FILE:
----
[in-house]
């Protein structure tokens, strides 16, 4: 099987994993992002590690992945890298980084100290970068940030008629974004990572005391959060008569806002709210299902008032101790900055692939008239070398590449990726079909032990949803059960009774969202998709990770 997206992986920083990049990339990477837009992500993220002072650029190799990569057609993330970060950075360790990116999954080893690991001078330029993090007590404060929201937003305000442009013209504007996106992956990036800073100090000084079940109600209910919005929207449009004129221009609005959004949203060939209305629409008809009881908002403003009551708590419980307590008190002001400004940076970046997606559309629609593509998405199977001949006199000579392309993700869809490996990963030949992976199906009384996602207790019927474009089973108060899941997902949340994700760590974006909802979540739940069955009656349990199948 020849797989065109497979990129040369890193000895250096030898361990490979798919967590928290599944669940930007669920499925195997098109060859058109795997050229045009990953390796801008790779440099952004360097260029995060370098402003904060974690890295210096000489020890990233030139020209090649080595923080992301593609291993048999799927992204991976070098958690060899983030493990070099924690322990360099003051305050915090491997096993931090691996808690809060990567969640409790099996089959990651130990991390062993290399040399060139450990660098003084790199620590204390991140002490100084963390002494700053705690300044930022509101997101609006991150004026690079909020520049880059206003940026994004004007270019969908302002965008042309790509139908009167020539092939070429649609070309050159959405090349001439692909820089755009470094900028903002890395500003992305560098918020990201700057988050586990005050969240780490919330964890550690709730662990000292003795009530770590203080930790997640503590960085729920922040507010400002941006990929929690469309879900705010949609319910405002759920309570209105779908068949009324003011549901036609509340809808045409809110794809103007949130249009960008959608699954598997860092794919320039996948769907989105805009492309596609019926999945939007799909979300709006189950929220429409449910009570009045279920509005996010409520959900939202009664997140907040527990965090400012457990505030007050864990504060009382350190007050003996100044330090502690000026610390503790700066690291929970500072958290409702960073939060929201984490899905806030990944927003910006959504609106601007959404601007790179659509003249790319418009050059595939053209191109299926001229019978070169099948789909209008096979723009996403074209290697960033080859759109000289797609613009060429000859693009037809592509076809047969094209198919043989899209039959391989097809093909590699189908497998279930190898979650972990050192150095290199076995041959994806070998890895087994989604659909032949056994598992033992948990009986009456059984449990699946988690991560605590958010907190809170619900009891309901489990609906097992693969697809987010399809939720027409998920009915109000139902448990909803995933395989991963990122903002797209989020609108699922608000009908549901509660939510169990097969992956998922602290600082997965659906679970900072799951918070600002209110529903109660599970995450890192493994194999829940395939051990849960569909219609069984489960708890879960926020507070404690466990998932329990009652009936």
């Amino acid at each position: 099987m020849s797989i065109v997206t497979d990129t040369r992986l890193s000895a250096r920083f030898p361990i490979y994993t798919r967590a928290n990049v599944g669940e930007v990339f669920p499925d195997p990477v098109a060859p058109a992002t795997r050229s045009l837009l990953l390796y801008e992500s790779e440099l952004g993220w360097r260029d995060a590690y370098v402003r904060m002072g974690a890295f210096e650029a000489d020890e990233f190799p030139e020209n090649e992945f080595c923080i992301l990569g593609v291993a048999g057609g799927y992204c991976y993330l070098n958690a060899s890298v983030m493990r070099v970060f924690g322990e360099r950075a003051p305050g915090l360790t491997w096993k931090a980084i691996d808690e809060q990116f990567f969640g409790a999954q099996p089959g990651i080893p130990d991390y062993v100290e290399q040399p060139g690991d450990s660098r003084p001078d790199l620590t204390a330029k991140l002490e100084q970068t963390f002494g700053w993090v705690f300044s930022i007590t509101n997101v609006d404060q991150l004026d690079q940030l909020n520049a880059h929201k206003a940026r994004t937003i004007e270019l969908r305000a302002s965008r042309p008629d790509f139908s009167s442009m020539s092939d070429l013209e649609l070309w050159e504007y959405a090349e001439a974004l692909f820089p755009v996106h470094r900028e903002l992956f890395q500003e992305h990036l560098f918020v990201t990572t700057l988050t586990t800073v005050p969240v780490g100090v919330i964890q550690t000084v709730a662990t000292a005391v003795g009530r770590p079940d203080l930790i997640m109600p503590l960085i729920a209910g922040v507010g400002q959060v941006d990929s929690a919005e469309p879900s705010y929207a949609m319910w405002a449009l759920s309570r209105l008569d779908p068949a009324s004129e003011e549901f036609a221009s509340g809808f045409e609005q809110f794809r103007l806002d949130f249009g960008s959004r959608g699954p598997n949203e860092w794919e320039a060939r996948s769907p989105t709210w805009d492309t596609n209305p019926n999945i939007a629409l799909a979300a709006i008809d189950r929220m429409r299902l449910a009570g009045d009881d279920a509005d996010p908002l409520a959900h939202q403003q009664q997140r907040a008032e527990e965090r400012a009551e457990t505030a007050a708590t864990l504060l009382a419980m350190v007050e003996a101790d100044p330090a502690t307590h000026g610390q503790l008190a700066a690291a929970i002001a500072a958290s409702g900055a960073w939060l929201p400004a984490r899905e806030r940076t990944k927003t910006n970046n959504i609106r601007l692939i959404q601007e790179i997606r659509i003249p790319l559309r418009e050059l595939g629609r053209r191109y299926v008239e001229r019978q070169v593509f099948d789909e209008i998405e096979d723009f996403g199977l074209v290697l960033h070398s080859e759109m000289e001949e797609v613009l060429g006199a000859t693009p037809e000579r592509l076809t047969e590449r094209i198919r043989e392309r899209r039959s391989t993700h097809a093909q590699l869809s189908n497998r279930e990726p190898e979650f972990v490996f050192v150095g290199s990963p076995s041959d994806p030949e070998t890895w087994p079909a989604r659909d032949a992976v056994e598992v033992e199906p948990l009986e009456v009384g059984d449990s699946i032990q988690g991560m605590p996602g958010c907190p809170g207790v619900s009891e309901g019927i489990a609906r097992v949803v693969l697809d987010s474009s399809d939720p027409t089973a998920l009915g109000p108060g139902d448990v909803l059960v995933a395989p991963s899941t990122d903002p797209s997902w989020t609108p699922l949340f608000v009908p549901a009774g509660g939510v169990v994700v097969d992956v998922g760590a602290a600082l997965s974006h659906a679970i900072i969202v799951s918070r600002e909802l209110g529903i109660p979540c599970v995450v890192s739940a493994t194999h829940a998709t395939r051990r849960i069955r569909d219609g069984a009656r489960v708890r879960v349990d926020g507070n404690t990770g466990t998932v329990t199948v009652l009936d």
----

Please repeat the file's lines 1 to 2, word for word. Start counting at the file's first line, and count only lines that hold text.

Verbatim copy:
[in-house]
């Protein structure tokens, strides 16, 4: 099987994993992002590690992945890298980084100290970068940030008629974004990572005391959060008569806002709210299902008032101790900055692939008239070398590449990726079909032990949803059960009774969202998709990770 997206992986920083990049990339990477837009992500993220002072650029190799990569057609993330970060950075360790990116999954080893690991001078330029993090007590404060929201937003305000442009013209504007996106992956990036800073100090000084079940109600209910919005929207449009004129221009609005959004949203060939209305629409008809009881908002403003009551708590419980307590008190002001400004940076970046997606559309629609593509998405199977001949006199000579392309993700869809490996990963030949992976199906009384996602207790019927474009089973108060899941997902949340994700760590974006909802979540739940069955009656349990199948 020849797989065109497979990129040369890193000895250096030898361990490979798919967590928290599944669940930007669920499925195997098109060859058109795997050229045009990953390796801008790779440099952004360097260029995060370098402003904060974690890295210096000489020890990233030139020209090649080595923080992301593609291993048999799927992204991976070098958690060899983030493990070099924690322990360099003051305050915090491997096993931090691996808690809060990567969640409790099996089959990651130990991390062993290399040399060139450990660098003084790199620590204390991140002490100084963390002494700053705690300044930022509101997101609006991150004026690079909020520049880059206003940026994004004007270019969908302002965008042309790509139908009167020539092939070429649609070309050159959405090349001439692909820089755009470094900028903002890395500003992305560098918020990201700057988050586990005050969240780490919330964890550690709730662990000292003795009530770590203080930790997640503590960085729920922040507010400002941006990929929690469309879900705010949609319910405002759920309570209105779908068949009324003011549901036609509340809808045409809110794809103007949130249009960008959608699954598997860092794919320039996948769907989105805009492309596609019926999945939007799909979300709006189950929220429409449910009570009045279920509005996010409520959900939202009664997140907040527990965090400012457990505030007050864990504060009382350190007050003996100044330090502690000026610390503790700066690291929970500072958290409702960073939060929201984490899905806030990944927003910006959504609106601007959404601007790179659509003249790319418009050059595939053209191109299926001229019978070169099948789909209008096979723009996403074209290697960033080859759109000289797609613009060429000859693009037809592509076809047969094209198919043989899209039959391989097809093909590699189908497998279930190898979650972990050192150095290199076995041959994806070998890895087994989604659909032949056994598992033992948990009986009456059984449990699946988690991560605590958010907190809170619900009891309901489990609906097992693969697809987010399809939720027409998920009915109000139902448990909803995933395989991963990122903002797209989020609108699922608000009908549901509660939510169990097969992956998922602290600082997965659906679970900072799951918070600002209110529903109660599970995450890192493994194999829940395939051990849960569909219609069984489960708890879960926020507070404690466990998932329990009652009936």